Paying $25K for “Garbage”

The über-wealthy Humane Society of the United States continues to baffle ordinary people everywhere by charging pet shelters exorbitant fees to evaluate their operations. We saw this in March with the city of Dallas, which ponied up $25,000 for what amounted to a spiral-bound report card. And now in the city of Superior, Wisconsin, tempers are flaring over a similar arm-and-a-leg evaluation.

HSUS's "Animal Sheltering" website features glowing testimonials from a handful of what the group calls "our clients." The City of Superior's Finance Director is one of them:

We had what I thought was a VERY good meeting today to discuss the report you prepared for us. It has been received very well by the vast majority of individuals who have read it. Jeff and I have met with our City Attorney, Mayor and council leadership and will be working over the next few weeks on identifying who we feel will best fill the role of the task force. Recommendations will be brought forward to the March 16th city council meeting for formal approval…

Keep in mind that this is from a municipal bean-counter, not a shelter professional. In today's Superior Telegram, one of those actual shelter experts had his own choice words to offer:

The Humane Society of the U.S. report is garbage. The report is full of errors. They only talked with us for two hours. The report is based upon money, nothing about animal care.

That's Bill O'Keefe, the Vice President and Treasurer of Superior's Animal Rescue Federation (ARF).

Apparently, HSUS's report recommends that at least two of the city's three main animal sheltering organizations should be forced to merge if they want to continue receiving city contracts for animal services once a brand new (planned, not yet funded) $2 million shelter is built. But it's clear that HSUS never asked the groups involved if they were interested.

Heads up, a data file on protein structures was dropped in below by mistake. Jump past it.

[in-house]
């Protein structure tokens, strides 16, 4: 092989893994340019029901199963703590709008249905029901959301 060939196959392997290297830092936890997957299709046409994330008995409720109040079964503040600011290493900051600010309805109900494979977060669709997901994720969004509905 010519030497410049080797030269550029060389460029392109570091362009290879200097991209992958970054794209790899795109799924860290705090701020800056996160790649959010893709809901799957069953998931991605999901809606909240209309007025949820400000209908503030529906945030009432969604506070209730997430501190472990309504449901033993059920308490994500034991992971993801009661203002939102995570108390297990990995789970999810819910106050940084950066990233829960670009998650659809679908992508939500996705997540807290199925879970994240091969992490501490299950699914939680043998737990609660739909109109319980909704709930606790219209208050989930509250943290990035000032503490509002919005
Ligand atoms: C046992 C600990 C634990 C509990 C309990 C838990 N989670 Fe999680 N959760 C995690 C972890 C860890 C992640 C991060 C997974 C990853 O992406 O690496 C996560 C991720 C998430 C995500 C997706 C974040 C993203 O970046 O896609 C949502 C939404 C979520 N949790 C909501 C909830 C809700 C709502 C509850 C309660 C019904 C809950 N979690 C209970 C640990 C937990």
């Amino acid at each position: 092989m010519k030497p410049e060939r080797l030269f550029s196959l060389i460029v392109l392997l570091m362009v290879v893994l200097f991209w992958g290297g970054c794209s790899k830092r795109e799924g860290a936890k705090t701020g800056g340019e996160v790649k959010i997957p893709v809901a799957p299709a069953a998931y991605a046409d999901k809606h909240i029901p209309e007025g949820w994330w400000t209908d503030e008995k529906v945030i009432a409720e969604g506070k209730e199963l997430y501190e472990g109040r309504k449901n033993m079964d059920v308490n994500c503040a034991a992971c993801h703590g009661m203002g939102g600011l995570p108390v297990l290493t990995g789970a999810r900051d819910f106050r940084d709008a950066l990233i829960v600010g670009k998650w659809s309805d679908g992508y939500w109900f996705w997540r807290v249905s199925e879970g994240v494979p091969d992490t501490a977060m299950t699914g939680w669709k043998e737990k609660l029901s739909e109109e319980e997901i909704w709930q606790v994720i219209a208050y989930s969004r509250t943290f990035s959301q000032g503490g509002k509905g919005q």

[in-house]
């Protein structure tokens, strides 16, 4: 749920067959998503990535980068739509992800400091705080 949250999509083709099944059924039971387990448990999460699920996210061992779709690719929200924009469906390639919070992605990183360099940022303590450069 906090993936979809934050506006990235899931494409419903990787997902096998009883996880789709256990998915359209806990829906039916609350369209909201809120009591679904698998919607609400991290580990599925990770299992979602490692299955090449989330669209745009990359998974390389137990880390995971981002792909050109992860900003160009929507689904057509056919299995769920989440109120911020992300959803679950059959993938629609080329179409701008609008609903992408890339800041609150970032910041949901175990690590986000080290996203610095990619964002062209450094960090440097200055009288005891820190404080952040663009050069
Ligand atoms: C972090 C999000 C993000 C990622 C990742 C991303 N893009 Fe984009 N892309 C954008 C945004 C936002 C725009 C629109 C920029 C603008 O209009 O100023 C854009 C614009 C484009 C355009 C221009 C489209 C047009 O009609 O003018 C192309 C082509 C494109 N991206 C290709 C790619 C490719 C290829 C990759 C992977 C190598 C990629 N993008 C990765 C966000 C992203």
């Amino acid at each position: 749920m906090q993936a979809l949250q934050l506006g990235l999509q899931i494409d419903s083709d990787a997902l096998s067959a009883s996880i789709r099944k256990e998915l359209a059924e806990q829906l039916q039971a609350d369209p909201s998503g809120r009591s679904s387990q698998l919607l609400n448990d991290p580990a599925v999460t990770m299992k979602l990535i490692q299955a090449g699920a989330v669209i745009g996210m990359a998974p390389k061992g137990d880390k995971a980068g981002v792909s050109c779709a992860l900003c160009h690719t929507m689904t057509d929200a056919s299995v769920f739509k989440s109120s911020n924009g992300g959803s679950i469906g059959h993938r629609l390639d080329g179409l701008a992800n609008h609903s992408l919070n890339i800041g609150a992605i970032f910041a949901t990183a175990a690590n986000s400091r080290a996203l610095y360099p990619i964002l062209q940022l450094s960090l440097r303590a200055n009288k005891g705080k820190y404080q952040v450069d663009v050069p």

O'Keefe added: "Why does a vendor who has been successful for 23 years have to go away?”

Why? Money.

HSUS wants ARF to merge with the nearby Humane Society of Douglas County, the Telegram writes, because it "may bring together additional talent needed for a capital campaign to build the proposed $2 million facility."

Fair enough. It takes talent to raise that kind of dough. But you have to wonder why the city government isn't floating a bond issue the way it would to build a new school or tack a new wing on the City Hall.

And you also have to wonder what kind of hubris it takes to waltz into town, talk to a few people for a few hours, tell them to make sweeping changes to everything they do—and then charge them for the experience.

No wonder HSUS is getting such a bad reputation. They're working overtime to earn it.